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Caring for Elderly Taking a Toll on Families

Caring for Elderly Taking a Toll on Families

New research reveals the real cost of caring for elderly relatives.

Caring for Elderly Taking a Toll on Families

Growing life expectancies coupled with families having children later in life is causing strain on the people left looking after both kids and parents, a new study has found.

Research by Australian company CarePilot discovered that 1 in 2 Australians in what they call the Sandwich Generation – people who have children and at least one parent – presently help their parents with household jobs and personal care approximately 5 hours a week. Of these people, 46% admitted that juggling children and elderly family members was affecting their own emotional and physical health.

A survey of 1000 Australians 18 years and over was conducted, with national quotas according to gender, location and age applied. To ensure the results most accurately reflected the Australian population, the collected data was analysed based on the Australian Bureau of Statistics population estimates. Of the 1000 participants surveyed, 778 belonged to the Sandwich Generation.

And while many participants felt exhausted from dealing with their multiple responsibilities and even said caring for parents was affecting the amount of time they spent with their children, 33% believed that aged care facilities are not good enough.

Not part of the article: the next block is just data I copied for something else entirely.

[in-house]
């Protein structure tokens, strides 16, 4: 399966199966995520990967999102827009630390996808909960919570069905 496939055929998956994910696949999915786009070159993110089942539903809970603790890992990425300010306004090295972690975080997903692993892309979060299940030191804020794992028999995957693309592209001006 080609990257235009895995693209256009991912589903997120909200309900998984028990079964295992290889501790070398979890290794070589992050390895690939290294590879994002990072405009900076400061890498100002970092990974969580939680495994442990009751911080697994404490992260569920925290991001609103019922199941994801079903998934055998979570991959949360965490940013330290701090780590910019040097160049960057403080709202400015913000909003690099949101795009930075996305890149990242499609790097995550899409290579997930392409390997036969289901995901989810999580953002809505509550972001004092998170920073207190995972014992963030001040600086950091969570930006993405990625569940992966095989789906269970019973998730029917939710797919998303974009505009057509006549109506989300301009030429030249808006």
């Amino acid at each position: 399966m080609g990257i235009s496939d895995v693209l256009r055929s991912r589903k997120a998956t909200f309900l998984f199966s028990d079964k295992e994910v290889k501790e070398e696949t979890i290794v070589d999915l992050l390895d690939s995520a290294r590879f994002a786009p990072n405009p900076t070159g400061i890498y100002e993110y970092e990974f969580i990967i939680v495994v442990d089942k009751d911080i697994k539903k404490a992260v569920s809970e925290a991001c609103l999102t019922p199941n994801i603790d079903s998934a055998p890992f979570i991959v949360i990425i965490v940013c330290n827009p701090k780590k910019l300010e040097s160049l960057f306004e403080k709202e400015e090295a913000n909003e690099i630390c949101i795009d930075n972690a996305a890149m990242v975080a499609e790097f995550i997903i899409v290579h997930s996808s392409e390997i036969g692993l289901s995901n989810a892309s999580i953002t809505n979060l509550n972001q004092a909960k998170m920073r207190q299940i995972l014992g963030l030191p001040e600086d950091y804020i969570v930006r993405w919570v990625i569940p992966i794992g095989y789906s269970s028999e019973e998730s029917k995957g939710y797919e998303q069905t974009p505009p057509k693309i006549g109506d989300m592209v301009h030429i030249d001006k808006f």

“Many families don’t trust or want their parents to live in aged care facilities, so they juggle bringing up kids and work while also spending many hours supporting their elderly parents live at home,” says Geriatrician and Clinical Director of CarePilot Dr Tuly Rosenfeld. “Caring for elderly parents who live at home as well as managing your own family, while working and also trying to find time for yourselves can be overwhelming.”

Rosenfeld suggests considering an in-house care service as an alternative to sending elderly family members to aged care facilities. “There are many care services to support the elderly to live at home even if they are less mobile or have cognitive issues,” he says. “These can include household chores, personal hygiene and companionship as well as clinical care.”

Personalised care in the patients’ home will relieve families from some of the stress and pressure that results from caring for both parents and children. Simultaneously, in-home care also enables the elderly to live more independently and remain in a familiar, comfortable environment as long as possible. Rosefeld recommends visiting a doctor or geriatrician before making any decisions, to determine the best outcome for all parties. “Everyone’s needs are different, so they should get advice from a clinically trained care manager or aged care specialist,” he says.

If you are looking for support in this area, visit myagedcare.gov.

Read more on ageing and care:

The Hensioners

Stay Younger for Longer

Gardening linked to longer life

Healthy Ageing

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